Oregon Decriminalizes All Drugs, D.C. Decriminalizes Psychedelics - Rolling Stone
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Oregon Decriminalizes All Drugs, While D.C. Decriminalizes Psychedelics

Five states also legalize marijuana in continued assault against war on drugs

In this Friday, May 24, 2019 photo a vendor bags psilocybin mushrooms at a pop-up cannabis market in Los Angeles. (AP Photo/Richard Vogel)In this Friday, May 24, 2019 photo a vendor bags psilocybin mushrooms at a pop-up cannabis market in Los Angeles. (AP Photo/Richard Vogel)

Voters approved measures aimed at the war on drugs, including the decriminalization of psychedelics in D.C. and the decriminalization all drugs in Oregon.

Richard Vogel/AP

While the 2020 presidential results remained unclear the morning after Election Day, one thing for certain is that voters overwhelmingly approved a series of measures aimed at the war on drugs, including the legalization of marijuana in New Jersey, Arizona, and Montana, the decriminalization of psychedelic mushrooms in Washington, D.C. and the decriminalization of all drugs in Oregon.

Voters in the state of Oregon also voted in favor of Measure 109, which allows for patients 21-and-over to buy, possess, and consume psychedelic drugs at “psilocybin service centers,” under the supervision of trained facilitators, while Measure 110 — which decriminalized personal possession of drugs like heroin, methamphetamine, LSD and MDMA — also overwhelmingly passed with 60 percent of votes in favor; Measure 110 also called for the establishment of a drug addiction treatment program funded by its marijuana tax revenue.

“Today’s victory is a landmark declaration that the time has come to stop criminalizing people for drug use,” Kassandra Frederique, executive director of the Drug Policy Alliance that spearheaded the measure, said in a statement.

“Measure 110 is arguably the biggest blow to the war on drugs to date. It shifts the focus where it belongs — on people and public health — and removes one of the most common justifications for law enforcement to harass, arrest, prosecute, incarcerate, and deport people. As we saw with the domino effect of marijuana legalization, we expect this victory to inspire other states to enact their own drug decriminalization policies that prioritize health over punishment.”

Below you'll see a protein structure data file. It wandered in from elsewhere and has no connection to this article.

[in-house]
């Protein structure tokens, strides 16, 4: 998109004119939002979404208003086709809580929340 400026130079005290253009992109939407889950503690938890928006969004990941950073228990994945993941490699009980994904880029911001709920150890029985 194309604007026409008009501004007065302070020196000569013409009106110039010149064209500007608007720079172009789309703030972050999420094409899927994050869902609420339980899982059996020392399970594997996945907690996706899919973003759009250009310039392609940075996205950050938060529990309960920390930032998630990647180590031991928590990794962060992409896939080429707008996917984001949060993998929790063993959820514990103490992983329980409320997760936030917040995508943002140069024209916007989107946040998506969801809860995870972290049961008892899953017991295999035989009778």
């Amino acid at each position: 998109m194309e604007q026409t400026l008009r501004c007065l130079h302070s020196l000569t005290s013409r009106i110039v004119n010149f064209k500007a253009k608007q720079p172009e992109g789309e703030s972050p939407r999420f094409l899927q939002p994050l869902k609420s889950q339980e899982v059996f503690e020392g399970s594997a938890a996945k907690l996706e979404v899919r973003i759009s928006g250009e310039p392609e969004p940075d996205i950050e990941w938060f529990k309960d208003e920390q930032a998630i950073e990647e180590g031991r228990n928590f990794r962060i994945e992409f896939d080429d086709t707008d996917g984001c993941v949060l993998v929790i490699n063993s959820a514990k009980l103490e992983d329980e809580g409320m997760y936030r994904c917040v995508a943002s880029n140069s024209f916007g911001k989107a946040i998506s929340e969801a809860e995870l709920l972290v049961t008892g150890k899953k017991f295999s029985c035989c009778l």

Natalie Ginsberg, director of policy and advocacy at the Multidisciplinary Association for Psychedelic Studies (MAPS), previously told Rolling Stone, “Measure 110 is the first instance of the decriminalization of psychedelic substances MDMA and LSD in the country. MDMA is the psychedelic substance that people are arrested for most in the U.S. — certainly more than the plants, fungi, and cacti in the Decrim Nature initiatives — so for folks interested in psychedelic policy reform, 110 is really the most impactful legislation.”

After the city of Denver previously became the first U.S. city to decriminalize psychedelic mushrooms in 2019, Washington D.C. similarly passed Initiative 81 Tuesday night, which decriminalized the cultivation and possession of “entheogenic plants and fungi.” In both Denver and Washington, D.C., it remains illegal to sell psychedelic mushrooms.

With Oregon’s Measure 110, the Oregon Health Authority would have the power to grant and revoke licenses related to psilocybin therapy. Following a two-year implementation plan, the first psilocybin clinics are expected to open by January 2023, Willamette Week reported.

On the marijuana legalization front, voters in New Jersey, Arizona, and red states Montana, South Dakota and Mississippi approved of measures and initiatives to either legalize marijuana entirely or, in the case of Mississippi, approve the establishment of a medical marijuana program. Following the Election Day results, 15 states now have legal weed in some capacity.



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